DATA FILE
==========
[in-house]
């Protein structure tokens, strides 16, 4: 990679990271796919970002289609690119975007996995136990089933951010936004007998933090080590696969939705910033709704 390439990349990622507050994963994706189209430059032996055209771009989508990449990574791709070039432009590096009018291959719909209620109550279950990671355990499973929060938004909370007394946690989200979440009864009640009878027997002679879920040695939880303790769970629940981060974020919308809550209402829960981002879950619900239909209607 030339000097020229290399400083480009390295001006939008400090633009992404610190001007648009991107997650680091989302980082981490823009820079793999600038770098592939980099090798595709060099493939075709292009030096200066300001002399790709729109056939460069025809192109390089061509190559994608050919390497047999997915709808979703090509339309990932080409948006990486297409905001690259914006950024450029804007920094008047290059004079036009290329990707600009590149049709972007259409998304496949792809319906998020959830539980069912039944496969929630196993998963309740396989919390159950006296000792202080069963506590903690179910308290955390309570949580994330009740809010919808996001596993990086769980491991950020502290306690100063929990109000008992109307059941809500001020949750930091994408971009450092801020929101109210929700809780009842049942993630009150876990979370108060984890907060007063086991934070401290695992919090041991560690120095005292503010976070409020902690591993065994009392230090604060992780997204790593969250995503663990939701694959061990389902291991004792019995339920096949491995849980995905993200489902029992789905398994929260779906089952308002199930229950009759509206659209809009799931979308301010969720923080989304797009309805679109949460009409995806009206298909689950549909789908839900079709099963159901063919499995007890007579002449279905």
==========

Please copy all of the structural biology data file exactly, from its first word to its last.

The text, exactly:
[in-house]
């Protein structure tokens, strides 16, 4: 990679990271796919970002289609690119975007996995136990089933951010936004007998933090080590696969939705910033709704 390439990349990622507050994963994706189209430059032996055209771009989508990449990574791709070039432009590096009018291959719909209620109550279950990671355990499973929060938004909370007394946690989200979440009864009640009878027997002679879920040695939880303790769970629940981060974020919308809550209402829960981002879950619900239909209607 030339000097020229290399400083480009390295001006939008400090633009992404610190001007648009991107997650680091989302980082981490823009820079793999600038770098592939980099090798595709060099493939075709292009030096200066300001002399790709729109056939460069025809192109390089061509190559994608050919390497047999997915709808979703090509339309990932080409948006990486297409905001690259914006950024450029804007920094008047290059004079036009290329990707600009590149049709972007259409998304496949792809319906998020959830539980069912039944496969929630196993998963309740396989919390159950006296000792202080069963506590903690179910308290955390309570949580994330009740809010919808996001596993990086769980491991950020502290306690100063929990109000008992109307059941809500001020949750930091994408971009450092801020929101109210929700809780009842049942993630009150876990979370108060984890907060007063086991934070401290695992919090041991560690120095005292503010976070409020902690591993065994009392230090604060992780997204790593969250995503663990939701694959061990389902291991004792019995339920096949491995849980995905993200489902029992789905398994929260779906089952308002199930229950009759509206659209809009799931979308301010969720923080989304797009309805679109949460009409995806009206298909689950549909789908839900079709099963159901063919499995007890007579002449279905």